Honestly, this book always sounded really cool- I was still quite surprised to sincerely enjoy it. I don’t know, I seem to be a cynic when it comes to YA, especially the dark sub-set- writing analysis and studying it for University likely is one reason why. I even cited this book pre-reading when discussing cover and story tropes in the genre!
Yes, To Kill A Kingdom has it all in terms of what is ‘hot’: Difficult princes, dangerous leads, a spy/murdering main character, lots of royalty, a fairytale retelling, diversity, and a slight more ‘adult’ content than used to be the norm. However, none of those things- common tropes- are necessarily bad. They are just in right now. They are probably ‘in’ for a reason.
This book offers: good writing, characters, plot, romance, morality, and leads.
Continue reading “To Kill A Kingdom is a classic example of the Dark YA genre- that doesn’t mean it isn’t great”
Got this book as an ARC off NetGalley for an honest review. Like an odd number of recent reads, I picked this because *kisses fingertips* the cover is fantastic. I am incredibly easy to persuade about a book if I like the cover, and I especially love the illustration on this one. It’s fantastic arc and deserves credit, as does the typefacing and font-work!
Anywho, this is a slightly different YA fantasy- that still, very much so- is extremely conventional. It’s an indie book with an extremely mainstream storyline, and seems to fight itself over if it wants to tell a typical YA story, or if it wants to make a point about breaking those cliches. While the latter half of the book surprised and pleased me, overall I found the cast not particularly likable, the worldbuilding uninteresting, the storyline plain, and the writing far too overdone.
Continue reading “Evenfall breaks a few genre conventions, but can’t shake a cliche story”
What a turnaround!
If you tried to tell me a month ago I’d be a certified Black Witch fan, I would have been very worried for my future. Now I sit here quite excited for the next book in the series, and quite certain it’s good to have a bit of fun.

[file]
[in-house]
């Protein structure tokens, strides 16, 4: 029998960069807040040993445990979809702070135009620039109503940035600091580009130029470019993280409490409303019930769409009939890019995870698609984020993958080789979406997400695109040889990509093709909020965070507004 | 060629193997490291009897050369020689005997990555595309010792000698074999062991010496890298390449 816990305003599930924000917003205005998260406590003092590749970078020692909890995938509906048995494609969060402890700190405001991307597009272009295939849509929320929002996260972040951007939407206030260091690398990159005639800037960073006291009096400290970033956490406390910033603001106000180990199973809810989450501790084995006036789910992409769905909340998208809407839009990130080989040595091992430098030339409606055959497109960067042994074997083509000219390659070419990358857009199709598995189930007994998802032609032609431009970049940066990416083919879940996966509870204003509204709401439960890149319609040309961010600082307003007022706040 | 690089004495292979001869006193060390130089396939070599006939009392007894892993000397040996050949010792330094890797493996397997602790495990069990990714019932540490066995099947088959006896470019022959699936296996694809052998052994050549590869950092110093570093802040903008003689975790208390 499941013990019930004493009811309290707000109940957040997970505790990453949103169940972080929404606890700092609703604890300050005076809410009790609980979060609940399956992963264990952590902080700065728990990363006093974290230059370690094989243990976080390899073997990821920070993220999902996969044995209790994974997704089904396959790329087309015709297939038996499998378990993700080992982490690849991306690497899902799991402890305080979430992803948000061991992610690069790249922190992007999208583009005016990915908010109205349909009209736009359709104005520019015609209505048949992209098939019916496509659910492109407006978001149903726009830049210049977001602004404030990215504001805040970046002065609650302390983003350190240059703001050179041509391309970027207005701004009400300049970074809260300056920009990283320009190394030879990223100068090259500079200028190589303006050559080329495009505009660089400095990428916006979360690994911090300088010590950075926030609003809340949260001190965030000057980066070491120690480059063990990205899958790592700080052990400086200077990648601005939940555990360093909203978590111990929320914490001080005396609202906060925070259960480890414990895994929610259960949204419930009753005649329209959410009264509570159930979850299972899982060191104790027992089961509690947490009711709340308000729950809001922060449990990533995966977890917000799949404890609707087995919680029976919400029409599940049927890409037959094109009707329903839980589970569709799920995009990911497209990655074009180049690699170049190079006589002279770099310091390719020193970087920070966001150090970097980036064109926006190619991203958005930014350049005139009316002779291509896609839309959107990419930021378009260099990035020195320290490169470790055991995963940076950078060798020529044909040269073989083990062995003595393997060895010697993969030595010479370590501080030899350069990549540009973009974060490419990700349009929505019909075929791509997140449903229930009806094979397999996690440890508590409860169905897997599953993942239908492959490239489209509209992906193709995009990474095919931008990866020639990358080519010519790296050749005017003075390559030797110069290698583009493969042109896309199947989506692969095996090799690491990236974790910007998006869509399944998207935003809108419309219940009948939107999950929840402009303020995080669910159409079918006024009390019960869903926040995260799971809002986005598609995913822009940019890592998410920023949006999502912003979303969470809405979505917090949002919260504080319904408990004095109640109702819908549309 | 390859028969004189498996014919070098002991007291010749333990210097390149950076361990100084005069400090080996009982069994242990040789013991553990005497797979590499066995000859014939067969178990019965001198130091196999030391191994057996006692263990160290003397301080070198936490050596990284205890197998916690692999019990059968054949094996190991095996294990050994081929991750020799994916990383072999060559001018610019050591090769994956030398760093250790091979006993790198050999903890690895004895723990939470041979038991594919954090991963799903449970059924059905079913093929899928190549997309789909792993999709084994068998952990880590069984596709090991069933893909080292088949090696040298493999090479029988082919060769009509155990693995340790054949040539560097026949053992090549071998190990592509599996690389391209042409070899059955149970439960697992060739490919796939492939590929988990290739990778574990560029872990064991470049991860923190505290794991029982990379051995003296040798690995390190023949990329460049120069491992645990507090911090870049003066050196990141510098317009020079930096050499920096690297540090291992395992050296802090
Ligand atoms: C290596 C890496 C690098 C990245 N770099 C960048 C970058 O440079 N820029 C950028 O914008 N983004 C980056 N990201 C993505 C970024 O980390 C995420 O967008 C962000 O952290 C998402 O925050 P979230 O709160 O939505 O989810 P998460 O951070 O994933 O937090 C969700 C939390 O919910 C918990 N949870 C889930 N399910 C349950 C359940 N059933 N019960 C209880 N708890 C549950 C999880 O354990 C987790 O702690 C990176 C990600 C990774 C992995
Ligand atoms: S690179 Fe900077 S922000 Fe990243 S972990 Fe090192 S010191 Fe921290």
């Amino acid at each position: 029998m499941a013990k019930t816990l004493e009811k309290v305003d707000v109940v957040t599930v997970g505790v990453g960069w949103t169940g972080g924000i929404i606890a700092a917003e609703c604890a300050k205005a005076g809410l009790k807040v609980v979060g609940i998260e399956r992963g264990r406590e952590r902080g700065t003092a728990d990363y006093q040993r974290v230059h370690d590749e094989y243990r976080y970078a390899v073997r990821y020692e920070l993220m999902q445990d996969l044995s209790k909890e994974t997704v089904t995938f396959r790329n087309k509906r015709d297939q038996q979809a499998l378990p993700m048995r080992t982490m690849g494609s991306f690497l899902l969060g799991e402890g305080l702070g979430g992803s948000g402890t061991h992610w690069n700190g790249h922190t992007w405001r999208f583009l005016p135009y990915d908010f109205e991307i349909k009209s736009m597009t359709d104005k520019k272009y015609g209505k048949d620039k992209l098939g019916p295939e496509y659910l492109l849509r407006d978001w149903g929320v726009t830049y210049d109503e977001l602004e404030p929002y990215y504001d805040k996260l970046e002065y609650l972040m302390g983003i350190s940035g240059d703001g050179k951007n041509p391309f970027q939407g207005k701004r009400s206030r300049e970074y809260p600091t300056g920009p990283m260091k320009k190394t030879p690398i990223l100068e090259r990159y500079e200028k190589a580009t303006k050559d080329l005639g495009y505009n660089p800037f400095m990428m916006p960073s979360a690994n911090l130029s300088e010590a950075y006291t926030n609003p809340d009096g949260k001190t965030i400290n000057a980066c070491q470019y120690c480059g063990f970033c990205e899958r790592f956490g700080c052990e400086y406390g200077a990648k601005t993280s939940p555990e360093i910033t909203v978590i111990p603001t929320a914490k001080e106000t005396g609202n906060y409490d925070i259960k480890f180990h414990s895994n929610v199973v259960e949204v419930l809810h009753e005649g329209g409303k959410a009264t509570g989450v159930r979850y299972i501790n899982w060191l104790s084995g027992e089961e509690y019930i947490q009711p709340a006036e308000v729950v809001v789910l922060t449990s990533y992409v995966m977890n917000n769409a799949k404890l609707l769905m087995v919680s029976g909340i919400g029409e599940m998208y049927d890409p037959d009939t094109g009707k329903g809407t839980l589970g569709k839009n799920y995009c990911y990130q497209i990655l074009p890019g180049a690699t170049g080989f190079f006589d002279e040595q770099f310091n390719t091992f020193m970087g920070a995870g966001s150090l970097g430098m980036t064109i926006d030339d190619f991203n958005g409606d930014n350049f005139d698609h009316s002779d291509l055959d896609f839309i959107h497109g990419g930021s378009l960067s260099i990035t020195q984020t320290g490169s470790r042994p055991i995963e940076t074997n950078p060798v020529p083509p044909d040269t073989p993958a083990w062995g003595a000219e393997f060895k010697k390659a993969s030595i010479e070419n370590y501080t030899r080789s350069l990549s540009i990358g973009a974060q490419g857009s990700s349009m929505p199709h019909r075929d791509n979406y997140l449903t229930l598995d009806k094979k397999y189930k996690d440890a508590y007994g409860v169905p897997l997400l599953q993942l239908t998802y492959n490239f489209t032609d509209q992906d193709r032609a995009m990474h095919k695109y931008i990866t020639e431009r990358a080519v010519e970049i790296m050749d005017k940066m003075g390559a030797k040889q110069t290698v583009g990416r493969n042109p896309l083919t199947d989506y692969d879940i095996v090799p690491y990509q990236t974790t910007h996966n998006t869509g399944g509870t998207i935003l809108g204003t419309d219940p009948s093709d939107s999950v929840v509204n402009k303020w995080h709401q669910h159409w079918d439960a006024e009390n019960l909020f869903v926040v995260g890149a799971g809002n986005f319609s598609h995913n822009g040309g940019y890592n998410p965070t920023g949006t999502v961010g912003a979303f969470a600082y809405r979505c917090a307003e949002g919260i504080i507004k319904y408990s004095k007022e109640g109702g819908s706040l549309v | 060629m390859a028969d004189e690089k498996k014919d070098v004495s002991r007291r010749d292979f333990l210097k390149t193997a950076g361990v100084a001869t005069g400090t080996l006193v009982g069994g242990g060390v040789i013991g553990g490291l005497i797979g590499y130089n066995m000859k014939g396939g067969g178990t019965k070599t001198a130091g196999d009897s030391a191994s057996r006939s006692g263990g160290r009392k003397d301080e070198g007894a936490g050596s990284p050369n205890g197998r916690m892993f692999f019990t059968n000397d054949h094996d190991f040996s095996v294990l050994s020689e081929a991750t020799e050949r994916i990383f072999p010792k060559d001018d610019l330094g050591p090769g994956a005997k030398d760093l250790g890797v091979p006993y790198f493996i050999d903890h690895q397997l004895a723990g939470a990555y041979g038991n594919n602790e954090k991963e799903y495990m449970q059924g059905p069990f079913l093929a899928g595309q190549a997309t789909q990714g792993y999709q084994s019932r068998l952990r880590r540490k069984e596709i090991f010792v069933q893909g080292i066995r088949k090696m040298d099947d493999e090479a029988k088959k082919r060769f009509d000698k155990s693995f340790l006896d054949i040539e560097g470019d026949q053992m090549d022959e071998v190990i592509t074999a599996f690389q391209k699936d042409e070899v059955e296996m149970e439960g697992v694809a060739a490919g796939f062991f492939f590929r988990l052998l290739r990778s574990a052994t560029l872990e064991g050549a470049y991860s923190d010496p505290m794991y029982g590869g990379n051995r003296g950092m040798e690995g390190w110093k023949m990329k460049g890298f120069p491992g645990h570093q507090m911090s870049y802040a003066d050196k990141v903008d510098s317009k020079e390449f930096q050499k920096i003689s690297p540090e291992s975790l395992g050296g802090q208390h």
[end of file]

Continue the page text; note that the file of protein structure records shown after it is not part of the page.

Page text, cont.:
There’s still some negatives I’ll talk about, but on the whole I had a blast. The characters grew on me. I understood the large world better. The drama and storytelling was up a notch. It’s YA, but good YA.
I even drew fanart (possibly the first ever for the poor series).
Continue reading “The Iron Flower is a lush fantasy with lovable characters and far fewer issues”
I read this on the floor of a train station during a ten-hour train delay, finishing around 2am, and it was probably the perfect experience for this book. Strange, long, complicated, at times mysterious and frustrating, Only Ever Yours brought perfectly together Brave New World and 1984- but with a more direct commentary on feminism, the role of women in society, sexuality, and media. (While also having time to talk about racism, eating disorders, sex, sexism, social inoculation, brainwashing, and mental illness).
And listen, folks, I’m not a pretentious person. You won’t catch me dead giving a holler about women’s studies or queer theory. But Only Ever Yours is not some highbrow, academic commentary. It’s a solid story in an extreme dystopia, where the world has shaped the characters perfectly, and the reader never quite knows enough.
Continue reading “Only Ever Yours is an incredible modern, yet classical dystopia”
I love Libba bay. I want to put that out there. I loved Going Bovine, and when I was about 13, it was probably my most read and reread book. Beauty Queens, by her, sucks. Oh man. Oh boy. I used to just be lukewarm, but I’ve been seeing it float around on LGBT recommendation lists and on tumblr, so I want to officially clear the air: Don’t read this book.
Is there a lot of diversity, female friendship, gay stuff, ethnicity stuff, and feminism? Does the cover rock? Is the premise gold? Well, sure. But that doesn’t make up for everything else.
Continue reading “Beauty Queens: Diversity is good, but it doesn’t make a book”